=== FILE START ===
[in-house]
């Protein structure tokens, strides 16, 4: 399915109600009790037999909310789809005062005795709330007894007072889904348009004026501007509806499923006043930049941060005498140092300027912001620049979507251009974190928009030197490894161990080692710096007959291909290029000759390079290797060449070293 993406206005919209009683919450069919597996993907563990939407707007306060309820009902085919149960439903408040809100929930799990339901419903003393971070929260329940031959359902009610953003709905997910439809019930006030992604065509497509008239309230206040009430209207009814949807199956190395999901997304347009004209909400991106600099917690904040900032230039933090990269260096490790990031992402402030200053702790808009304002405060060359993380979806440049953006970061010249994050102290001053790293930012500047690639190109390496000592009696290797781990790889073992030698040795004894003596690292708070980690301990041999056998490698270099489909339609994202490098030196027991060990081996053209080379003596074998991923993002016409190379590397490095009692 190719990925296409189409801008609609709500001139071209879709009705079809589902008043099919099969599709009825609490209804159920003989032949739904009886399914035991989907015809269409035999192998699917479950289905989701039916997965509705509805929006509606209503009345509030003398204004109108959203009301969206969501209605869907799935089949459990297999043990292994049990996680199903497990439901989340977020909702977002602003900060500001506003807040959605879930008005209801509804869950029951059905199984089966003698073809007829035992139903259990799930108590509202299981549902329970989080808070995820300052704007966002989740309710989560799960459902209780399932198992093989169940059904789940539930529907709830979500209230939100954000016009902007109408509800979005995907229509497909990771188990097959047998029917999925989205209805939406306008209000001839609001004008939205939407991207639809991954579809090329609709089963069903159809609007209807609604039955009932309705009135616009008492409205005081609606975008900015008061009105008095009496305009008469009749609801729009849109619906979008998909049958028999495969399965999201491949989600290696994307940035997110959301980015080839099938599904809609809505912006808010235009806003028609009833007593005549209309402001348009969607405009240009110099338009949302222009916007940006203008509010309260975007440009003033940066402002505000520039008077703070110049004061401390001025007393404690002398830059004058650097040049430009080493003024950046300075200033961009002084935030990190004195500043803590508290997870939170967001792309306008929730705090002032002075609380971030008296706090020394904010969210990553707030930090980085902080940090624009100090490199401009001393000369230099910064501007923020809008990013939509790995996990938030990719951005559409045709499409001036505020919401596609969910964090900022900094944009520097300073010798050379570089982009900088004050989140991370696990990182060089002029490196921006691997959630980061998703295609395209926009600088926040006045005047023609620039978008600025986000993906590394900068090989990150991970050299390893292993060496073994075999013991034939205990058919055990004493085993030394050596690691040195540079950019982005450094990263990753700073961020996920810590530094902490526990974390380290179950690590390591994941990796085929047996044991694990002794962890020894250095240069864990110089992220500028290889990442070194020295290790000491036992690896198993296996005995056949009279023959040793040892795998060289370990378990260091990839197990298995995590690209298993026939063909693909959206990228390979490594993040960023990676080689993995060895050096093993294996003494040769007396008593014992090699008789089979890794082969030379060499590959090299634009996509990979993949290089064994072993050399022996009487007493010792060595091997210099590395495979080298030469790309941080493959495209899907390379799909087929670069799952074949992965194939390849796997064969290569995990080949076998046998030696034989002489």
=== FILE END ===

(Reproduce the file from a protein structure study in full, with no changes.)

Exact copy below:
[in-house]
């Protein structure tokens, strides 16, 4: 399915109600009790037999909310789809005062005795709330007894007072889904348009004026501007509806499923006043930049941060005498140092300027912001620049979507251009974190928009030197490894161990080692710096007959291909290029000759390079290797060449070293 993406206005919209009683919450069919597996993907563990939407707007306060309820009902085919149960439903408040809100929930799990339901419903003393971070929260329940031959359902009610953003709905997910439809019930006030992604065509497509008239309230206040009430209207009814949807199956190395999901997304347009004209909400991106600099917690904040900032230039933090990269260096490790990031992402402030200053702790808009304002405060060359993380979806440049953006970061010249994050102290001053790293930012500047690639190109390496000592009696290797781990790889073992030698040795004894003596690292708070980690301990041999056998490698270099489909339609994202490098030196027991060990081996053209080379003596074998991923993002016409190379590397490095009692 190719990925296409189409801008609609709500001139071209879709009705079809589902008043099919099969599709009825609490209804159920003989032949739904009886399914035991989907015809269409035999192998699917479950289905989701039916997965509705509805929006509606209503009345509030003398204004109108959203009301969206969501209605869907799935089949459990297999043990292994049990996680199903497990439901989340977020909702977002602003900060500001506003807040959605879930008005209801509804869950029951059905199984089966003698073809007829035992139903259990799930108590509202299981549902329970989080808070995820300052704007966002989740309710989560799960459902209780399932198992093989169940059904789940539930529907709830979500209230939100954000016009902007109408509800979005995907229509497909990771188990097959047998029917999925989205209805939406306008209000001839609001004008939205939407991207639809991954579809090329609709089963069903159809609007209807609604039955009932309705009135616009008492409205005081609606975008900015008061009105008095009496305009008469009749609801729009849109619906979008998909049958028999495969399965999201491949989600290696994307940035997110959301980015080839099938599904809609809505912006808010235009806003028609009833007593005549209309402001348009969607405009240009110099338009949302222009916007940006203008509010309260975007440009003033940066402002505000520039008077703070110049004061401390001025007393404690002398830059004058650097040049430009080493003024950046300075200033961009002084935030990190004195500043803590508290997870939170967001792309306008929730705090002032002075609380971030008296706090020394904010969210990553707030930090980085902080940090624009100090490199401009001393000369230099910064501007923020809008990013939509790995996990938030990719951005559409045709499409001036505020919401596609969910964090900022900094944009520097300073010798050379570089982009900088004050989140991370696990990182060089002029490196921006691997959630980061998703295609395209926009600088926040006045005047023609620039978008600025986000993906590394900068090989990150991970050299390893292993060496073994075999013991034939205990058919055990004493085993030394050596690691040195540079950019982005450094990263990753700073961020996920810590530094902490526990974390380290179950690590390591994941990796085929047996044991694990002794962890020894250095240069864990110089992220500028290889990442070194020295290790000491036992690896198993296996005995056949009279023959040793040892795998060289370990378990260091990839197990298995995590690209298993026939063909693909959206990228390979490594993040960023990676080689993995060895050096093993294996003494040769007396008593014992090699008789089979890794082969030379060499590959090299634009996509990979993949290089064994072993050399022996009487007493010792060595091997210099590395495979080298030469790309941080493959495209899907390379799909087929670069799952074949992965194939390849796997064969290569995990080949076998046998030696034989002489």